Along a Country Road

Along a country roadside...It couldn’t have been a much lovelier day for a drive than it was this past Sunday.  We drove to my parents’ home, about an hour away from where I live, and all along the route were sure signs that Summer is, indeed, starting to wane.  This field was just one of many that was aglow with a wash of Goldenrod.

The surrounding trees still lush and green...I’ve never thought Goldenrod to be a particularly pretty plant, but when you see it in very large groupings, interspersed with the occasional white asters or chicory and splayed against a backdrop of emerald green, it really is quite striking.

goldenrod_close
This looks like Canada Goldenrod, but there are over 20 species of Goldenrod in Nova Scotia and I wouldn't ID this conclusively. Folklore says that "young leaves may be used as greens and the dried, older leaves and flowers can be used to make tea."

Goldenrod and other late summer bloomers always make me slightly melancholy as they seem to signal Summer’s end.

Flat-topped white aster
I am reasonably certain that this is a Flat-topped white aster, although there are many species of asters that are native to Nova Scotia, as well.

These Flat-topped white and Calico asters are striking against the still-green foliage.

Calico aster
This Calico aster is slightly easier to identify because of its pinkish center and burgundy coloured stem. Their petals can be white to mauve.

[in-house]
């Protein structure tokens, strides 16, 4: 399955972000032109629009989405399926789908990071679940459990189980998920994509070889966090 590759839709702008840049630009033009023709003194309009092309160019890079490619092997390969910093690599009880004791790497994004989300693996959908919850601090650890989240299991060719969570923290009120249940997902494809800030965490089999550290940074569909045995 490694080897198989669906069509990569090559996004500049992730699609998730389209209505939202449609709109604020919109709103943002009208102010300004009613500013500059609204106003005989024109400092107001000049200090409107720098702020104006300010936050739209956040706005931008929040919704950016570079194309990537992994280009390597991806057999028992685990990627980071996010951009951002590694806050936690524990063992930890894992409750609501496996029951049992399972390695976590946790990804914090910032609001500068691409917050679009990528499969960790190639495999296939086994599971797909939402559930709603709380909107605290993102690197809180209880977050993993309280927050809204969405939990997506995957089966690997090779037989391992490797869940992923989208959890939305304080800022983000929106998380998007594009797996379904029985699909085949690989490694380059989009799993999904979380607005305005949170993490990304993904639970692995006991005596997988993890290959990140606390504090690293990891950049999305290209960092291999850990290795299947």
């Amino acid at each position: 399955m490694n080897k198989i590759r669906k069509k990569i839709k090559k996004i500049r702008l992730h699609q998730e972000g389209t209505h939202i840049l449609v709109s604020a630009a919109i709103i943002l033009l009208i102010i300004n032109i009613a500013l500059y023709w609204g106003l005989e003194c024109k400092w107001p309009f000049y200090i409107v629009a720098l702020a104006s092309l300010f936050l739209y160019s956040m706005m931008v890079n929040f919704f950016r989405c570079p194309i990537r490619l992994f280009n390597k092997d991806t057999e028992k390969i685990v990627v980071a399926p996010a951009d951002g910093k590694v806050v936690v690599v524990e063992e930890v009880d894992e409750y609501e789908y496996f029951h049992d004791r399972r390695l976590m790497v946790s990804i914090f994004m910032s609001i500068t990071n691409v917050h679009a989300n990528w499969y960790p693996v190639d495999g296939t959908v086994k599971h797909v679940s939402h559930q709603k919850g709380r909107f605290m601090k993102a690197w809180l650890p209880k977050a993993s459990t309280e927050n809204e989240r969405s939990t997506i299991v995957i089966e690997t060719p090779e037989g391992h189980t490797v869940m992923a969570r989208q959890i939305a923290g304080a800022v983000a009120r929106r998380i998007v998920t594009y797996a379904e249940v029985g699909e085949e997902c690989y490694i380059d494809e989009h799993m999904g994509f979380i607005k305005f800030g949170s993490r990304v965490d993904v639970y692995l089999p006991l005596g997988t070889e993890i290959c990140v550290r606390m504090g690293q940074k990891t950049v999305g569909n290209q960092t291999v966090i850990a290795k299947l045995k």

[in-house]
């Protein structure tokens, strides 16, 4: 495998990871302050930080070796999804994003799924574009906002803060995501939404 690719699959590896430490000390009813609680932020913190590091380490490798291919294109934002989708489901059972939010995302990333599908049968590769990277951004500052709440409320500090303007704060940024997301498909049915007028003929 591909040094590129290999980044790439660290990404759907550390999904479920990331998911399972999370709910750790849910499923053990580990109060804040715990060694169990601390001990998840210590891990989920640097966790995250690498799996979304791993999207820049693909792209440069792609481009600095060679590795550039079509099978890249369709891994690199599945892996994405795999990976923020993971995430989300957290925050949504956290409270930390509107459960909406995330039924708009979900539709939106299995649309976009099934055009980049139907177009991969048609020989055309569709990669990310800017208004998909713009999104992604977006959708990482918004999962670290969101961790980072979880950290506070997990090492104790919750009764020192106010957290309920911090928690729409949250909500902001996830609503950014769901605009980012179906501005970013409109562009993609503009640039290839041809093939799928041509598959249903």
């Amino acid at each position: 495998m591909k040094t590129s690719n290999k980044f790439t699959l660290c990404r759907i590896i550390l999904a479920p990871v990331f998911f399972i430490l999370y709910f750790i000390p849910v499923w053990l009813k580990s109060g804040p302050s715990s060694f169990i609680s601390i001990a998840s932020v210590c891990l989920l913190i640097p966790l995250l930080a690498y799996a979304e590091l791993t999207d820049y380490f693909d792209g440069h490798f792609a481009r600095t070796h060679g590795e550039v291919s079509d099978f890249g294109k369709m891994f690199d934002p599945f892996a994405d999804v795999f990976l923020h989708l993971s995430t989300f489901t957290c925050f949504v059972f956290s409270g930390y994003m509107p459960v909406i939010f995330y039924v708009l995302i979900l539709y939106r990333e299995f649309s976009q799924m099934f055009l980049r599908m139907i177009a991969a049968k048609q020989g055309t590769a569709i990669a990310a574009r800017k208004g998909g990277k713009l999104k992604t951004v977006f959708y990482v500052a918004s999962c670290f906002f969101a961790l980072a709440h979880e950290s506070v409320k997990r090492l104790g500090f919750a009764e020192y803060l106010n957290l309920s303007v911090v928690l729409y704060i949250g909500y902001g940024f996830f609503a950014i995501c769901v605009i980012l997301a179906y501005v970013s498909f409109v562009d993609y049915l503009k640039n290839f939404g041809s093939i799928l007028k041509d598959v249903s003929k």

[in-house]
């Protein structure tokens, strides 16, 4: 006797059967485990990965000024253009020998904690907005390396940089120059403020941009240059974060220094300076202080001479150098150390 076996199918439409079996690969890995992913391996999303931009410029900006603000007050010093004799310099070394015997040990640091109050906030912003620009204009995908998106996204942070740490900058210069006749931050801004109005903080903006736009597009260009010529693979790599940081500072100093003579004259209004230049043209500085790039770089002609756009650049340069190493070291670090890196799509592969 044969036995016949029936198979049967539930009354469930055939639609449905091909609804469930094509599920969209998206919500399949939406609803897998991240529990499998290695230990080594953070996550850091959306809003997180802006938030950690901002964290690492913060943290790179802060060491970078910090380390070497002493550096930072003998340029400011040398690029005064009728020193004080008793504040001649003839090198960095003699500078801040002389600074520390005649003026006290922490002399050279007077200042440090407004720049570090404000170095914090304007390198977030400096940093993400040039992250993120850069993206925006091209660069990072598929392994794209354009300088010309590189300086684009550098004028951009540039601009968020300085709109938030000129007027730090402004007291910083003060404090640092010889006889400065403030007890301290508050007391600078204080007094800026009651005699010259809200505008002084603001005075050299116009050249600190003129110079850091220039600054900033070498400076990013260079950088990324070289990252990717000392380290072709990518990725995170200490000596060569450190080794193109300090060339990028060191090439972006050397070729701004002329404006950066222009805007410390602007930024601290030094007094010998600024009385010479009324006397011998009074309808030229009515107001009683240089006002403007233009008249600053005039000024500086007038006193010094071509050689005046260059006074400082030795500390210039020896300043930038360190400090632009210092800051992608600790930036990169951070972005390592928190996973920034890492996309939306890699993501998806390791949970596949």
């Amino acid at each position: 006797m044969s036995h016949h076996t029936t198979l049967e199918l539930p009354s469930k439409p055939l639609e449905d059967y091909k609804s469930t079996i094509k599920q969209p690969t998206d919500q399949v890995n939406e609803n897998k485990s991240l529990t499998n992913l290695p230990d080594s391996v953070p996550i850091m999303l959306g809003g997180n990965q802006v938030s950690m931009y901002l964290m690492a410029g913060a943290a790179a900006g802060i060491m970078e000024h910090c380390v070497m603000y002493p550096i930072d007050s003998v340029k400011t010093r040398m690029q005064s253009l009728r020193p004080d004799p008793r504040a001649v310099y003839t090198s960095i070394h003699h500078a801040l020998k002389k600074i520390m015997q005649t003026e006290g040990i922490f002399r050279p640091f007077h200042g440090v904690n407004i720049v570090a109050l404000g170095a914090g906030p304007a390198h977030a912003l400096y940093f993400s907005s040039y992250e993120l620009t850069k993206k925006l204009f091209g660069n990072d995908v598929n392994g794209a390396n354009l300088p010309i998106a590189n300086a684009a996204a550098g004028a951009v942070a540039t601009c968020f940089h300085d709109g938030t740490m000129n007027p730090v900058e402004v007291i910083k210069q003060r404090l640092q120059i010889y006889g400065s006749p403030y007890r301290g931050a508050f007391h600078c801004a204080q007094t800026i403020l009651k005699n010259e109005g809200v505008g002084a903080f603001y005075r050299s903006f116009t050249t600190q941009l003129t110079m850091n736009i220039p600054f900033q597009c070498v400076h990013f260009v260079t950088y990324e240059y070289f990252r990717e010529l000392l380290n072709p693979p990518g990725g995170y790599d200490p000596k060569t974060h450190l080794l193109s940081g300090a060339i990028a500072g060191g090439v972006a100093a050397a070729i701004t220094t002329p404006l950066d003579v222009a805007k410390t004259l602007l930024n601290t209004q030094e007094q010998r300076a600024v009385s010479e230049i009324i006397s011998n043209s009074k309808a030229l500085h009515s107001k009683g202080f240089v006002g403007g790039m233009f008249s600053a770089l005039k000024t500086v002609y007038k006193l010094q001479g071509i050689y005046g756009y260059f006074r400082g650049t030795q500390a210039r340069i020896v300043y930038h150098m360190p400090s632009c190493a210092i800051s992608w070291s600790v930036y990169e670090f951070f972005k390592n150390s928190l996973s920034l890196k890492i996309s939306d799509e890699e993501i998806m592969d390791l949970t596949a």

And this purple aster that saturates every roadside this time of year.

Wild aster
Aptly named, aster means "star" in Greek. These lavender lovelies will bloom until the frost kills them, usually into November.

Another common wildflower that is considered a “noxious weed” in most circles is Knapweed.  It looks like a thistle bloom and I think they’re quite pretty, though I might not like a bouquet of them!

Knapweed
This pinkish-purple plant was once used as "a medieval wound salve; used to soothe sore throats and bleeding gums. Also acts as a diuretic."

Everywhere, there was Queen Anne’s Lace.

Queen Anne's Lace
This plant was thought to have come to North America with the Pilgrims. Lacy and beautiful to look at, its leaves are considered poisonous if consumed in large quantities.

In various stages, from the delicate, just opened blooms…to the immature and tightly furled, waiting  for their day in the sun.

Immature Queen Anne's LaceFinally, two old apple trees, still producing fruit after decades of neglect.  These trees were both discovered on the grounds of an old farm.  They surely speak of Autumn.

I absolutely love the texture of the branch that reaches out to this apple -- those moss-covered fingers look positively arthritic!

I hope you enjoyed our drive along a country road.  I did!

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Author: nancybond

A writer, photographer, naturalist from small town Nova Scotia, Canada.

19 thoughts on “Along a Country Road”

  1. I love the signs of Autumn and the chill in the air. The apples are almost ready to eat. So glad you featured the goldenrod because I saw it all over on my recent trip to VA. It seems to be especially abundant this year.